SIMON ESSIG Simon Essig was the son of Wendel Essig who came to American as early as 1750.Simon was born near Hagerstown, Md. *SIMON ESSIG WAS NOT BORN IN HAGERSTOWN.* Simon learned the blacksmith trade and during the Revolution he served as blacksmith in the American Army, being present at the battle of Trenton and several other engagements. After the close of the Revolution, he married Julia M. Schwarrin (Schneer).In 1808 they emigrated to Ohio, arriving on their land, which was afterwards known as "THE OLD ESSIG HOME" just north of the present Nimmisilla Park in Plain Township on the 10th day of May 1808.Here he followed farming and blacksmithing until old age began to creep in upon him and compelled him to retire from his business. He was very decided in his views, either political, financial or religious.In religionhe was an enthusiatic Lutheran and endeavored to rear all his children in that faith, and in politics he called himself a "Jackson Democrat" He was the father of thirteen children-Magdalena, Polly, Elizabeth, JOhn, Adam, George, Julia, Sarah, Samuel, Catherine, William, Rebecca and Jacob. From these children has sprung the numerous members of the Essig family so well known throughout Stark County, O. His remains repose in Warstler Cemetery He died March 18, 1851, aged 97 years, 2 mo, 21 da. --Sept. 8, 1998 email from Barbara Dunn to Gregory Sweitzer.Barbara said she found this information in the Stark County, OH, Library. ================================================== Footnote: An exhaustive search of Maryland Archives, tax lists, land records, printed accounts of Indian raids, and quite extensive church records, for Old Frederick County (which then included present-day Montgomery, Frederick, and Washington Counties (the latter where Hagerstown is)) from 1750 through 1785 turned up many Troxells, but failed to uncover any mention of the Essig name.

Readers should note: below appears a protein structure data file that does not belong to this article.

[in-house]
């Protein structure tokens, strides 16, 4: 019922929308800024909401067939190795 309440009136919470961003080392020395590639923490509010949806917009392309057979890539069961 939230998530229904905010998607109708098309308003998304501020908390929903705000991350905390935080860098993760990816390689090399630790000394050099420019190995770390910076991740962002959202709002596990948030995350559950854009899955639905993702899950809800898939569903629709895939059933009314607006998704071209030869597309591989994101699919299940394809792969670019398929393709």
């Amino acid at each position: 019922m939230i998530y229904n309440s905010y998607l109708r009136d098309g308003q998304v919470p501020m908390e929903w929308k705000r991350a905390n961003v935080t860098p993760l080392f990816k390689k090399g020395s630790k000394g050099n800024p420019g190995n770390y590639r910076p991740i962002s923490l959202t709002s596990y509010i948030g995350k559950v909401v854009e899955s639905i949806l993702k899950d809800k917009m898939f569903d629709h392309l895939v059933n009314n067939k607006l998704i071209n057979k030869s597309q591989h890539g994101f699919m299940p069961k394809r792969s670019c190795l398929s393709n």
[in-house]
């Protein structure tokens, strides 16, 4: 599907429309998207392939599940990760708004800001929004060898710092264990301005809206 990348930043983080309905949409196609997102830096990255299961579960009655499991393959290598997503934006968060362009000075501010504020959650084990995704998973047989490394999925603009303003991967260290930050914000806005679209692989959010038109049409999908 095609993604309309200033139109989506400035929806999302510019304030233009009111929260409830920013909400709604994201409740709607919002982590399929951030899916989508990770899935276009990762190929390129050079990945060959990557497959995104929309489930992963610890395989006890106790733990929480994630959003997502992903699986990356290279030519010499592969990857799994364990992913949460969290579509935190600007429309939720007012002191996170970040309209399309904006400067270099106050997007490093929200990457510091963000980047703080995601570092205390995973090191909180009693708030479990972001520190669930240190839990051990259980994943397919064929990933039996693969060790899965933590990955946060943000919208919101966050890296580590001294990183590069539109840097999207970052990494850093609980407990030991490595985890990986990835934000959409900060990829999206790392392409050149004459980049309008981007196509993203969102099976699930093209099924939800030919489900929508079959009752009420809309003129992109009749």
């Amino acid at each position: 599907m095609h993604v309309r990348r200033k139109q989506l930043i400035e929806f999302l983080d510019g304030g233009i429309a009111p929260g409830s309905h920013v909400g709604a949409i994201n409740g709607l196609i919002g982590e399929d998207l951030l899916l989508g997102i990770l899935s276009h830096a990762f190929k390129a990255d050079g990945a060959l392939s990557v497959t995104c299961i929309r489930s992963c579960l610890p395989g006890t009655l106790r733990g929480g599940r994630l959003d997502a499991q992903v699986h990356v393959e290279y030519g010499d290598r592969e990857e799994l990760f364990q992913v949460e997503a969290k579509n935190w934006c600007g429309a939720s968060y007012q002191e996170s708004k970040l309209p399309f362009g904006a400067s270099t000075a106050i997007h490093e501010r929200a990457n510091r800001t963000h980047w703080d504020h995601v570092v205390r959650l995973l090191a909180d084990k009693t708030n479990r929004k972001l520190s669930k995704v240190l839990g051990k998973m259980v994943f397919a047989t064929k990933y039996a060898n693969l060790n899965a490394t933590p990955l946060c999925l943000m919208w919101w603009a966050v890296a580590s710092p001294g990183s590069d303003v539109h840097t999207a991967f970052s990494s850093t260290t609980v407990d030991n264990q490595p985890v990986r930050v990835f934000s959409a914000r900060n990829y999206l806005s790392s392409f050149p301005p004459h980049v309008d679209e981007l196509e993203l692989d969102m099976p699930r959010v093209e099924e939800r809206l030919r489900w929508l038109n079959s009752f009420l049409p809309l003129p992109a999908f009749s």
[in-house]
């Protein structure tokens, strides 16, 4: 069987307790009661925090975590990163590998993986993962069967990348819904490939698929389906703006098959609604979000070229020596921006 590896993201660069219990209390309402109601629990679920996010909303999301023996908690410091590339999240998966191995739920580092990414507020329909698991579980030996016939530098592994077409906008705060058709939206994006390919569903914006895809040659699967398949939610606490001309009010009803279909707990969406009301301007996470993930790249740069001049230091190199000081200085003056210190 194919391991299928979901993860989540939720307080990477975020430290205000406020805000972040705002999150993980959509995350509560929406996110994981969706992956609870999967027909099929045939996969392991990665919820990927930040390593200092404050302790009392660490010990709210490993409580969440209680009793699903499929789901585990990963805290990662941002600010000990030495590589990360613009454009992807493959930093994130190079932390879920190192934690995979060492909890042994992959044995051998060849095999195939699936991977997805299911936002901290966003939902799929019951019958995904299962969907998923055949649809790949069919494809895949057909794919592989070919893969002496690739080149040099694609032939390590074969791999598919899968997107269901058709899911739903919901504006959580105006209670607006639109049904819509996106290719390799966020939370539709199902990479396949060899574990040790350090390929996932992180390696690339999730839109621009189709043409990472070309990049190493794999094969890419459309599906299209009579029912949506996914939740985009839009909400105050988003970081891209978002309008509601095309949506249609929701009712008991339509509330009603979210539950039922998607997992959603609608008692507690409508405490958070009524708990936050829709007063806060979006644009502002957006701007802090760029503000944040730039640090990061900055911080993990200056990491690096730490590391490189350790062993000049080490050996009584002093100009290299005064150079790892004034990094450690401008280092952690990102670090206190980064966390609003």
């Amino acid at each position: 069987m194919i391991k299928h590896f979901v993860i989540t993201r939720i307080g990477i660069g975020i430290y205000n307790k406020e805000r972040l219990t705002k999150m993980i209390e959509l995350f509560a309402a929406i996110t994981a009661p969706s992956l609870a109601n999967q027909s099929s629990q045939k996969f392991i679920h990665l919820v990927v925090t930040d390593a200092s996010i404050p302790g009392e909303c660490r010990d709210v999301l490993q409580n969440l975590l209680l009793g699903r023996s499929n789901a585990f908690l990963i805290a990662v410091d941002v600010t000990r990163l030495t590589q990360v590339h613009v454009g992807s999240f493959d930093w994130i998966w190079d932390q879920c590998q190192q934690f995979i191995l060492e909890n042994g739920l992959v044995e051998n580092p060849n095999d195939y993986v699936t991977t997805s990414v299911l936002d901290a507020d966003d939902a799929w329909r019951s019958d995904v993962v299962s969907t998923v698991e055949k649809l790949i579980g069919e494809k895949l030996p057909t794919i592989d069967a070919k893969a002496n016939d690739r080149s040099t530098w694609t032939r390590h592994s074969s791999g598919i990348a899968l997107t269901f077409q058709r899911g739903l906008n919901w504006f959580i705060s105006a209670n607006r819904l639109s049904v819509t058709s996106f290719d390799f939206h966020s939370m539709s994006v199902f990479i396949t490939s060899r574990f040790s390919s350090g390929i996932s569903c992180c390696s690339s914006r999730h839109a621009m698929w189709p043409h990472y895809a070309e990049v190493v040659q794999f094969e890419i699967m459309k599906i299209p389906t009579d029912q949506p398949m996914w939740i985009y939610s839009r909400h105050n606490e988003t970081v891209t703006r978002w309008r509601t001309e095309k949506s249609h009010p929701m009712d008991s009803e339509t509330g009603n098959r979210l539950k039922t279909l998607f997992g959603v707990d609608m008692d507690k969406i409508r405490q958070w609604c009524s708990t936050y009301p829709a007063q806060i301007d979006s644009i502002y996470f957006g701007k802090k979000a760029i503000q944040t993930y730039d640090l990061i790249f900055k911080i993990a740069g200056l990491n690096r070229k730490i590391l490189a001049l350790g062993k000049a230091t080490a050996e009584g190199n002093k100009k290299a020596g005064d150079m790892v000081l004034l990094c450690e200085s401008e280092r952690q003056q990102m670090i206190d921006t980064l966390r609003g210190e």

Hagerstown [did not exist even as a village during the time of the French and Indian Wars?].
Furthermore, there were no Indian raids/massacres in that entire area after 1763 (when Simon would have been only about 8 or 9 years old).THE WHOLE PROBLEM HINGES ON ERRONEOUS CLAIMS THAT WENDEL WAS EVER IN MARYLAND. We suspect that because some settlers of Stark Co., Ohio had indeed come from "near Hagerstown", in the course of time a Germanic pronunciation of "Heck(s)town", sounding roughly like "Hakestown" (see narrative about Drylands Union Church), was mistakenly assumed to refer to Hagerstown. Pick up narrative about the October 1763 Indian raids in the upper Northampton (now Lehigh) area -- when Simon would have been going-on 9 years old. Simon could only have learned the blacksmith trade if he had been apprenticed to a blacksmith when he was about 14 (1769).The usual term of indenture being seven years, he would have fulfilled his indenture in 1776, when he was 21 years old~
Just because Simon was a blacksmith and may well have fought at Trenton and Princeton does not justify another 1938 added fringe that he "shod General Washington's horse at the battle of Trenton."[As a matter of fact, did Washington and his officers have horses waiting for them when they disembarked from the boats after crossing the Delaware?)